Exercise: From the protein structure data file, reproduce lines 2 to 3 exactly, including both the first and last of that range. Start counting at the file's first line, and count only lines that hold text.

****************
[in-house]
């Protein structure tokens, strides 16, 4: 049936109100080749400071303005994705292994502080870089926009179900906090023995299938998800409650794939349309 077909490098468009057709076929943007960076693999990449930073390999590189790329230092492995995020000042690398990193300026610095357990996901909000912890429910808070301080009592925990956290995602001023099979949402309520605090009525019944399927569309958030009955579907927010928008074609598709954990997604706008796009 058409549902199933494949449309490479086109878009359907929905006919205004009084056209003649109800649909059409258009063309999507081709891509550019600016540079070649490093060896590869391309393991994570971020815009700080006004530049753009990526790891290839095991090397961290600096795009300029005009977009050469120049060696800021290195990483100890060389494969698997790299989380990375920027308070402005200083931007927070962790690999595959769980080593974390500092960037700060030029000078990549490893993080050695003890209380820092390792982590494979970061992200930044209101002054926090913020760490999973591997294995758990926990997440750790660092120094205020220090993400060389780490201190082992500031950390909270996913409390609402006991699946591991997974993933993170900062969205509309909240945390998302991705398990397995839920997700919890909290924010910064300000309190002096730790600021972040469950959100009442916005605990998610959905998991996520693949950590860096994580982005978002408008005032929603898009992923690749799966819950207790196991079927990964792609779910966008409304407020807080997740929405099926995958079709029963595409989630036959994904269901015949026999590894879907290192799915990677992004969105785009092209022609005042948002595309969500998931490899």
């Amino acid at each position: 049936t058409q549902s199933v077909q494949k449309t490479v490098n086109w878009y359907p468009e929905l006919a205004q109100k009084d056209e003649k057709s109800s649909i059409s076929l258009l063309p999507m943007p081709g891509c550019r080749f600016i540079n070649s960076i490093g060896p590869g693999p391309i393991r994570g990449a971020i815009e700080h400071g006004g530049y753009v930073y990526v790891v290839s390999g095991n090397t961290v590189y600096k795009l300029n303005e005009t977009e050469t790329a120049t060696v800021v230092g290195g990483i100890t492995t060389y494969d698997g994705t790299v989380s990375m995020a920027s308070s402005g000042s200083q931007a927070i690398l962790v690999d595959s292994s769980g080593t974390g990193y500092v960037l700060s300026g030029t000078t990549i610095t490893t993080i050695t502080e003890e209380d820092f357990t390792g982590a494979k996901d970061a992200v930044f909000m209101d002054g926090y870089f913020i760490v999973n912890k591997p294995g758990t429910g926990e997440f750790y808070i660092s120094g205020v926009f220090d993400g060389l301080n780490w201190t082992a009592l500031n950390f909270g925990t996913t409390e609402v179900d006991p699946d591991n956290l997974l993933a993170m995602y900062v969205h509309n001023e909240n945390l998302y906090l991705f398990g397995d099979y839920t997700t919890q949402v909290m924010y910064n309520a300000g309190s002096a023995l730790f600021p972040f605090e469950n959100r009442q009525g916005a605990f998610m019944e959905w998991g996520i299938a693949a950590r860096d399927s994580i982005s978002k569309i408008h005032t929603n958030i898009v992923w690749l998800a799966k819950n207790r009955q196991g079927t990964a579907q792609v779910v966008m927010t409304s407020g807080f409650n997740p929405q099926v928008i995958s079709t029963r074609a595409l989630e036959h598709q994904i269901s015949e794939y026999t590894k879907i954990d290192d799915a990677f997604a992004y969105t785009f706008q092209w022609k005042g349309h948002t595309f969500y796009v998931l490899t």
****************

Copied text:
């Protein structure tokens, strides 16, 4: 049936109100080749400071303005994705292994502080870089926009179900906090023995299938998800409650794939349309 077909490098468009057709076929943007960076693999990449930073390999590189790329230092492995995020000042690398990193300026610095357990996901909000912890429910808070301080009592925990956290995602001023099979949402309520605090009525019944399927569309958030009955579907927010928008074609598709954990997604706008796009 058409549902199933494949449309490479086109878009359907929905006919205004009084056209003649109800649909059409258009063309999507081709891509550019600016540079070649490093060896590869391309393991994570971020815009700080006004530049753009990526790891290839095991090397961290600096795009300029005009977009050469120049060696800021290195990483100890060389494969698997790299989380990375920027308070402005200083931007927070962790690999595959769980080593974390500092960037700060030029000078990549490893993080050695003890209380820092390792982590494979970061992200930044209101002054926090913020760490999973591997294995758990926990997440750790660092120094205020220090993400060389780490201190082992500031950390909270996913409390609402006991699946591991997974993933993170900062969205509309909240945390998302991705398990397995839920997700919890909290924010910064300000309190002096730790600021972040469950959100009442916005605990998610959905998991996520693949950590860096994580982005978002408008005032929603898009992923690749799966819950207790196991079927990964792609779910966008409304407020807080997740929405099926995958079709029963595409989630036959994904269901015949026999590894879907290192799915990677992004969105785009092209022609005042948002595309969500998931490899």
């Amino acid at each position: 049936t058409q549902s199933v077909q494949k449309t490479v490098n086109w878009y359907p468009e929905l006919a205004q109100k009084d056209e003649k057709s109800s649909i059409s076929l258009l063309p999507m943007p081709g891509c550019r080749f600016i540079n070649s960076i490093g060896p590869g693999p391309i393991r994570g990449a971020i815009e700080h400071g006004g530049y753009v930073y990526v790891v290839s390999g095991n090397t961290v590189y600096k795009l300029n303005e005009t977009e050469t790329a120049t060696v800021v230092g290195g990483i100890t492995t060389y494969d698997g994705t790299v989380s990375m995020a920027s308070s402005g000042s200083q931007a927070i690398l962790v690999d595959s292994s769980g080593t974390g990193y500092v960037l700060s300026g030029t000078t990549i610095t490893t993080i050695t502080e003890e209380d820092f357990t390792g982590a494979k996901d970061a992200v930044f909000m209101d002054g926090y870089f913020i760490v999973n912890k591997p294995g758990t429910g926990e997440f750790y808070i660092s120094g205020v926009f220090d993400g060389l301080n780490w201190t082992a009592l500031n950390f909270g925990t996913t409390e609402v179900d006991p699946d591991n956290l997974l993933a993170m995602y900062v969205h509309n001023e909240n945390l998302y906090l991705f398990g397995d099979y839920t997700t919890q949402v909290m924010y910064n309520a300000g309190s002096a023995l730790f600021p972040f605090e469950n959100r009442q009525g916005a605990f998610m019944e959905w998991g996520i299938a693949a950590r860096d399927s994580i982005s978002k569309i408008h005032t929603n958030i898009v992923w690749l998800a799966k819950n207790r009955q196991g079927t990964a579907q792609v779910v966008m927010t409304s407020g807080f409650n997740p929405q099926v928008i995958s079709t029963r074609a595409l989630e036959h598709q994904i269901s015949e794939y026999t590894k879907i954990d290192d799915a990677f997604a992004y969105t785009f706008q092209w022609k005042g349309h948002t595309f969500y796009v998931l490899t």